RETURN TO HOBBIES, SOCIAL ACTIVITIES, AND WORK

When is is safe to return to normal activities?

 

Whether the head injury happened in an NFL football game, as fall in the kitchen, or as a result of a motor vehicle accident, it is normal to be concerned about returning to normal activities,  There is no "one size fits all" rule when it comes to returning to activities, and here are some rules of thumb we recommend when getting "back on the horse" after head injury:

  • Listen to your body, it will let you know when you are ready to do more

  • It's okay to push yourself, as long as brain injury symptoms don't dramatically worsen afterwards

  • Rest is important in the aftermath of brain injury

  • Returning to normal life is a type of "real life rehabilitation"

Listen to your body

 

Learning to listen to our bodies is critical when determining what activities okay to return to and what is "too much, too soon."  After professional football players suffer a concussion, the training staff creates a Return to Play program.  For example, neurologist caring for professional football players will recommend a return to plan in this way:

  • The player stays away from the practice facility until severe dizziness, nausea, headaches, light sensitivity, and fatigue improve

  • Once the most severe symptoms have improved (to some degree), return to meetings, watching video, and reading is approved

  • After additional improvement in symptoms occurs, light exercise is approved.  If severe headaches, dizziness, nausea, and other symptoms occur after light exercise, recommendation is made to back off and allow for a few days before restarting light exercise

  • After more improvement in symptoms, workouts including running and catching are approved.  If symptoms worsen after these workouts, the player backs off and takes a few days before workouts are reintroduced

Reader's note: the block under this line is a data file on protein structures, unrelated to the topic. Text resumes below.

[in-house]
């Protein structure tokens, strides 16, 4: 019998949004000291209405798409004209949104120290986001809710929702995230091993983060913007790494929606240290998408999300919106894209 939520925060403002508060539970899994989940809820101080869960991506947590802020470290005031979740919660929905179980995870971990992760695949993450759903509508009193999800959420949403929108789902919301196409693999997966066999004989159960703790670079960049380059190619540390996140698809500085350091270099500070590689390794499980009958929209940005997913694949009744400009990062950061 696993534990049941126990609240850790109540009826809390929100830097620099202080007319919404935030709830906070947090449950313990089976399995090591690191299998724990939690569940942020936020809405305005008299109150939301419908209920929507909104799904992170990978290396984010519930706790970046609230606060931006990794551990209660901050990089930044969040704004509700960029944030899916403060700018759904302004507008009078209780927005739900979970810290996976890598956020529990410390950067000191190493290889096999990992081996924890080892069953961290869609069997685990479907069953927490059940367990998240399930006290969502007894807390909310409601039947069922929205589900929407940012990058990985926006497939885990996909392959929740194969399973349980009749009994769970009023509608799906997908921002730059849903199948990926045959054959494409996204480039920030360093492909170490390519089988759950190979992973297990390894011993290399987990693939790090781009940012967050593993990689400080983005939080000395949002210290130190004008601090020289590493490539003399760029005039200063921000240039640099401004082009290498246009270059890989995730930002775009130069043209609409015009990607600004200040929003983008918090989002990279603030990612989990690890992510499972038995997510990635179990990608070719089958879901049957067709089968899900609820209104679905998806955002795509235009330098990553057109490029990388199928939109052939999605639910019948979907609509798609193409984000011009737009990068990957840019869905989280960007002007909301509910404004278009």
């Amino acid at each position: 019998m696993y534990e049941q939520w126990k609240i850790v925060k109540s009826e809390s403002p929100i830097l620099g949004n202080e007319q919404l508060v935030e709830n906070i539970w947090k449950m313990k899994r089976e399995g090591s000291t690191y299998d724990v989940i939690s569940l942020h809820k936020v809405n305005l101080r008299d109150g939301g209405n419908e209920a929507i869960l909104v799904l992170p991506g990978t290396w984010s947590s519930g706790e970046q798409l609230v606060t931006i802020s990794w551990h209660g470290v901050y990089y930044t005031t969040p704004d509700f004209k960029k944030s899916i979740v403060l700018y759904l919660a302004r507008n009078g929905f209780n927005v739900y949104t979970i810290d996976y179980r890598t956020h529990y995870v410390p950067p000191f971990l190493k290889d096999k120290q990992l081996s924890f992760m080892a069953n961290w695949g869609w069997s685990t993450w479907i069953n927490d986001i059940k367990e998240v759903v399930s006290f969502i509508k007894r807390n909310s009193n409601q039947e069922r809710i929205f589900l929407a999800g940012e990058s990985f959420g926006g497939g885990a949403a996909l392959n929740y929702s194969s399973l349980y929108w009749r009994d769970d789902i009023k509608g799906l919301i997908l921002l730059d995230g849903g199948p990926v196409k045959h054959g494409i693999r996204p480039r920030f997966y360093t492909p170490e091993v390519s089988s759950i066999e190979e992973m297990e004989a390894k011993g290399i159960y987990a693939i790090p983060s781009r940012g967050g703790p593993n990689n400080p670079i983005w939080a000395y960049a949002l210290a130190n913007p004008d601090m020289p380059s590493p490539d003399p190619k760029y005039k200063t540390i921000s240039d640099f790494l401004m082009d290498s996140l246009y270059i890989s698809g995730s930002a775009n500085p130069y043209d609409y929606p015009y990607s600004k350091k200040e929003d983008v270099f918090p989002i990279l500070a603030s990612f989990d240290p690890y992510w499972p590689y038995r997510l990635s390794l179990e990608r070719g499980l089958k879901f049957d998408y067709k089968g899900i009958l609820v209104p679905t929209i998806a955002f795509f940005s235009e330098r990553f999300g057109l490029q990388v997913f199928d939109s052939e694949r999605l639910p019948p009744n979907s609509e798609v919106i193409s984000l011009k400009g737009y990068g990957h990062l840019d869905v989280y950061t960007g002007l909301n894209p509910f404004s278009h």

• After a player is able to perform contact-less workouts for several days without worsened symptoms, return to light contact is reintroduced.  If worsened symptoms occur once light contact is re-introduced, the player steps back and exercises without contact

  • Finally, once light contact can occur without worsened symptoms, the player can restart normal activities unrestricted

Most of our patients aren't professional boxers or football players, but the concept is the same: we let the symptoms determine what level of activity is okay to return to.. This is true for exercise, leisure activities with family and friends, and returning to the workplace.

It's okay to nudge recovery along

 

Healing in general, whether from a traumatic brain injury or other injury, requires us to push forward the process a bit.  It would be a mistake to push too far and too fast, because in that case further injury could occur.  However, if nudging our capabilities forward doesn't result in dramatically worsened symptoms, these steps forward can be absolutely essential to long-term recovery.

Rest is important

 

Particularly in the early stages of recovery from traumatic brain injury, rest is vital. Taking extra time for sleep, delaying work or family obligations, and limiting physical activities that could result in additional falls or head traumas is recommended while severe head trauma symptoms persist.

 

In the past recommendation was made for "brain rest" where patients would sometimes be recommended to stay in a dark and quiet room for days, weeks, or even months. Today, we recommend observing our symptoms to determine which activities do not result in worsened symptoms., including such activities as using a smartphone, watching television, returning to work on a part-time basis, exercise, and socializing.

Returning to normal life is a type of "real life rehabilitation"

 

When we start to exercise, work a limited schedule, and socialize with family and friends, it is normal and expected to be worried that TBI symptoms will worsen.  Many people worry that returning to normal activities will interfere with eventual recovery. We have found that to the contrary, starting to return to our normal activities is vital to resetting and retraining brain circuits injured in TBI.

As long as we listen to our bodies and make slow, mindful steps forward in our activities, there is no concern for preventing long-term recovery. In fact, these steps forward are essential to regaining normal and healthy brain function.